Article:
- A new meta-study of 12 other studies brings clarity to confusion regarding the most beneficial number of steps one should walk each day.
- The study indicates that benefits begin with as few as around 2,500 daily steps and rise from there.
- For the optimal reduction in all-cause mortality and cardiovascular risk, however, a person should walk around 9,000 and 7,000 steps daily, respectively.
Over the last several years, studies have been trying to answer the question: “How many steps a day should I walk to derive a health benefit?” A new meta-study analyzes the results of 12 such investigations, and its conclusions may provide the most definitive answer yet.
The study finds that health benefits begin at between 2,500 and 2,700 steps a day. For the strongest defense against cardiovascular disease, around 7,000 daily steps is the magic number (precisely 7,126), and the greatest reduction in the risk of mortality occurs with about 9,000 steps each day (8,763 steps).
For people walking 2,500 steps, the risk of all-cause death was reduced by 8%, while cardiovascular events were reduced by 11% with 2,700 steps. At 9,000 steps a day, the chance of dying early is reduced by 60%. Walking 7,000 steps lowers one’s chances of cardiovascular disease by 51%.
The much-cited goal of walking 10,000 steps per day has been largely debunked. It originated in an advertisement for a pedometer in 1964 and was not backed by any scientific research.
The authors of the study also found that additional health benefits are associated with intermediate and high walking speeds in addition to the benefits associated with step counts.
The 12 studies included in the meta-study encompassed health records for 111,309 individuals who wore accelerometers, or fitness trackers.
The study was published in the Journal of American Cardiology.
“This is the first study to objectively quantify the minimal and optimal stepping volume for health outcomes,” said senior investigator Dr. Thijs M.H. Eijsvogels.
“We also found that these step targets were independent of sex, device type, or wearable location, reinforcing the robustness of our findings and the possibility to add these step targets to future physical activity guidelines,” said Dr. Eijsvogels.
Dr. Amanda Paluch, assistant professor of kinesiology at the University of Massachusetts, and member of the Steps for Health Collaborative, who was not involved in the current meta-study, said, “This study reiterates what we have seen in our previous work. Move more and sit less. It is not an all-or-nothing situation.”
Dr. Cheng Ha-Chen, cardiologist and medical director of the Structural Heart Program at Saddleback Medical Center, who was also not involved in the study, was pleased that the study “gives us lots of [step] targets.
Dr. Paluch suggested that no matter one’s number of daily steps, it is a good idea to set incremental goals that increase step counts over time.
If one is taking 10,000 steps per day, that is no problem. “These results are not an indication that taking more than 10,000 steps may be harmful. There just appears to be diminishing returns at these higher levels,” noted Dr. Paluch.
Dr. Jayne Morgan, cardiologist and clinical director of the Covid Task Force at the Piedmont Healthcare Corporation in Atlanta, GA, was also not involved in the study, explained, “In fact, a decrease in mortality continues to be seen at up to 8,763 steps, and a reduced cardiovascular risk/incidence is realized up to 7,126 steps.”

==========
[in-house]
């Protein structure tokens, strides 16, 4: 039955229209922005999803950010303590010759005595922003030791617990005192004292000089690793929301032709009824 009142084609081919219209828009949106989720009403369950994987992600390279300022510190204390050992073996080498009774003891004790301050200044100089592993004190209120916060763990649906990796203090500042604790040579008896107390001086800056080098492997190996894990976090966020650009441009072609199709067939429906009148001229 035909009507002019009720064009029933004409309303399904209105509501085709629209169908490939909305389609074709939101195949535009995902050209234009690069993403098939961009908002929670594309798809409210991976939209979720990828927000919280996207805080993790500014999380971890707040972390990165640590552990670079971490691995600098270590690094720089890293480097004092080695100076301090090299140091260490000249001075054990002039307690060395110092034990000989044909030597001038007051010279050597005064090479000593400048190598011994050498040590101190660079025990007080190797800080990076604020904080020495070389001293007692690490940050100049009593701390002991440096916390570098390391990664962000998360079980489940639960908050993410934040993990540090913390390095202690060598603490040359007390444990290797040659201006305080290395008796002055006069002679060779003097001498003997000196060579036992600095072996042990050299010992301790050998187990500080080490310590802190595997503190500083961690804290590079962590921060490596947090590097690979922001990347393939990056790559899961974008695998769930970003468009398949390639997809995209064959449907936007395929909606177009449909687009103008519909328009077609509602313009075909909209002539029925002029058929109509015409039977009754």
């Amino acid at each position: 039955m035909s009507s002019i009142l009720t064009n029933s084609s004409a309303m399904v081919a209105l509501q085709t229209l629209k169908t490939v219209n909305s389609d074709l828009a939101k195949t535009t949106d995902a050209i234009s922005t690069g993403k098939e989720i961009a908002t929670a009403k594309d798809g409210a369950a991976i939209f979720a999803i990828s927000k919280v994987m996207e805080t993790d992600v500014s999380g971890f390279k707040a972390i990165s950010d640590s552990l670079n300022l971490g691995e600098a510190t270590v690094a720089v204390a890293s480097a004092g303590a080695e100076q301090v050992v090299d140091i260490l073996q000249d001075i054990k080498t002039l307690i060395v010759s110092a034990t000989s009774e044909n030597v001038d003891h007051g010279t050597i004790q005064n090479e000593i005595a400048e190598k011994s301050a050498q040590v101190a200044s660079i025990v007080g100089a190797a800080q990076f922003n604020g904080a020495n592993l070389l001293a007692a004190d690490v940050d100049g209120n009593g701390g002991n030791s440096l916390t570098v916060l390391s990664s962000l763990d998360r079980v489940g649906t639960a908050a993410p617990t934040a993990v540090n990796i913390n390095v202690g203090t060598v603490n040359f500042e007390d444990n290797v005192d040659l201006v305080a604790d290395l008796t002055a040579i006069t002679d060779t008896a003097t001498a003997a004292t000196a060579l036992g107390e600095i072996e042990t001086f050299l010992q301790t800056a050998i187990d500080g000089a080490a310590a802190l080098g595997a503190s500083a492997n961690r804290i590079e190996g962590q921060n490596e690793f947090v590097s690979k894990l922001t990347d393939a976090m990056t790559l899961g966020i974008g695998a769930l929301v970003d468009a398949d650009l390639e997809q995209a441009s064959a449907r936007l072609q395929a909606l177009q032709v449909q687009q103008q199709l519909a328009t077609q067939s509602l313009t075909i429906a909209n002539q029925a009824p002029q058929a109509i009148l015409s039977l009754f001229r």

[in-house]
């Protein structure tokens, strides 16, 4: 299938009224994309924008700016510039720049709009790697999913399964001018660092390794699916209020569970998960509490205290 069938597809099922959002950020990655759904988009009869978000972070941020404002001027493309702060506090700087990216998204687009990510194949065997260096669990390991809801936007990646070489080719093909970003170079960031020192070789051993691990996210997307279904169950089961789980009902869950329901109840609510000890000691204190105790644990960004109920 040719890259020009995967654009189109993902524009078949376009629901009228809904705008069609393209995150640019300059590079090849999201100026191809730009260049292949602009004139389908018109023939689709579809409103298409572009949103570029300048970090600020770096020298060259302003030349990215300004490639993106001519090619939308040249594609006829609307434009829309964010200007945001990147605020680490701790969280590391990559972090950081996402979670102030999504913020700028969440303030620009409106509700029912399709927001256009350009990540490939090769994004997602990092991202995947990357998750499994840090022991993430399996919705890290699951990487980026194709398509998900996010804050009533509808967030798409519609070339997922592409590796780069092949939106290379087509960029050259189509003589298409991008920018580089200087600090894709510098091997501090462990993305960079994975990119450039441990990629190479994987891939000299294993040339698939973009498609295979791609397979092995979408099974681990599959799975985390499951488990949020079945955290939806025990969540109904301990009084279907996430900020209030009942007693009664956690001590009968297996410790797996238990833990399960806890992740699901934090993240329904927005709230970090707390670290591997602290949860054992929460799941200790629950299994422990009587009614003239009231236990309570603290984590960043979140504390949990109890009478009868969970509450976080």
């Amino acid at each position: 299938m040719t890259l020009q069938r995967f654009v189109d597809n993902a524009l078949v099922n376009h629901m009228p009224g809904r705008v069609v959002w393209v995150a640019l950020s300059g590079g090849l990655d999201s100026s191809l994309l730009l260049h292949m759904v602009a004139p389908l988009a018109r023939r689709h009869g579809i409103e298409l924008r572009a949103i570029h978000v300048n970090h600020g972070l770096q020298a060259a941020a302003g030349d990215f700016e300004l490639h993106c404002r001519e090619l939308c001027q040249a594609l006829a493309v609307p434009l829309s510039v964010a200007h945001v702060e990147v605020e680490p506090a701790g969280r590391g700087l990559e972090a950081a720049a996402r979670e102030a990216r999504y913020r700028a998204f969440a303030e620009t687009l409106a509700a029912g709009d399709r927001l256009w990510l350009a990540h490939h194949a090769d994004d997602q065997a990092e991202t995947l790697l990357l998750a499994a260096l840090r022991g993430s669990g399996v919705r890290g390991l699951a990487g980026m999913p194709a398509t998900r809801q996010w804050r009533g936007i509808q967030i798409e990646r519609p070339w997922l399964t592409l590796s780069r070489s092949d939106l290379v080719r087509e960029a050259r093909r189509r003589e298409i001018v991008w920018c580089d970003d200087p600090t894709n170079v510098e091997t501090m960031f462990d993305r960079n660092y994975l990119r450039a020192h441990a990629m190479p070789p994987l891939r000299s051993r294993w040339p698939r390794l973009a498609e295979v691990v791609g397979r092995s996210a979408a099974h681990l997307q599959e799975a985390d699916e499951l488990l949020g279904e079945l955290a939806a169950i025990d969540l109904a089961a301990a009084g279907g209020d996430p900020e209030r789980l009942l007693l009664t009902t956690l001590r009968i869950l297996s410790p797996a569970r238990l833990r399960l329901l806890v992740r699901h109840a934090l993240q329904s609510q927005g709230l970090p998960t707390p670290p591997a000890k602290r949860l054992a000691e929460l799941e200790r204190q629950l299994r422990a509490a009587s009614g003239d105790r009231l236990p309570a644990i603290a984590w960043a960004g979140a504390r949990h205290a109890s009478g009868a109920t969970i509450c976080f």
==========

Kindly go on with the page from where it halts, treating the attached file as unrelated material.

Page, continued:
“This is almost a full 1.5 miles less than the often-touted 10,000-step recommendation,” said Dr. Morgan.
“In observational studies like this one,” said Dr. Paluch, “it is difficult to tease out the association since walking volume and pace are close related — those who step faster tend to also have more daily steps.”
“Additionally, fewer studies have data available on stepping pace and health benefits, which limits our ability to make strong conclusions as to whether one needs to walk faster or simply get in their steps at any pace.”
Dr. Chen proposed the best guidance is “Try to walk at a pace where you can feel your heart rate going up a little bit. I do say that a higher pace is more helpful than a slower pace.”
“This is huge, as walking is accessible to most, and although faster paces were associated with the highest reduction in heart disease, lower cadences (slower pace of walking) also showed a decrease in heart disease risk.”
— Dr. Jayne Morgan
Dr. Morgan said the study’s “Big takeaway is for our aging population.”
“How does this population remain healthy?” asked Dr. Morgan. “Walking, literally any amount daily, helps toward the goal of living a healthy lifestyle and reducing cardiovascular risk.”
“It tells us that we don’t need to target 10,000 to get most of the benefit because sometimes it can be discouraging for people saying, ‘oh boy, that sounds like a really high number,’” said Dr. Chen.
Dr. Morgan pointed out that approximately 500 steps is a 1.25-mile walk, a far more achievable goal for older people than a five-mile, 10,000-step journey.
Dr. Chen agreed that the study’s finding that even lower step counts can promote health are welcome news for his older patients.
Dr. Chen said he worries about the frailty that accompanies old age for many.
“I’m not trying to get them from 5,000 to 10,000. I’m just trying to get them from 0 to 2,000 to 3,000,” he said.
He suggests that if they are not doing any significant amount of walking that they “target maybe 10 minutes a day, and just turn it into a habit.’”
“We found that every step counts. Small increases in daily steps can yield substantial health benefits, so adding 1,000 steps to your daily routine (~10 mins of walking) is worthwhile to consider for everyone,” Dr. Eijsvogels concluded.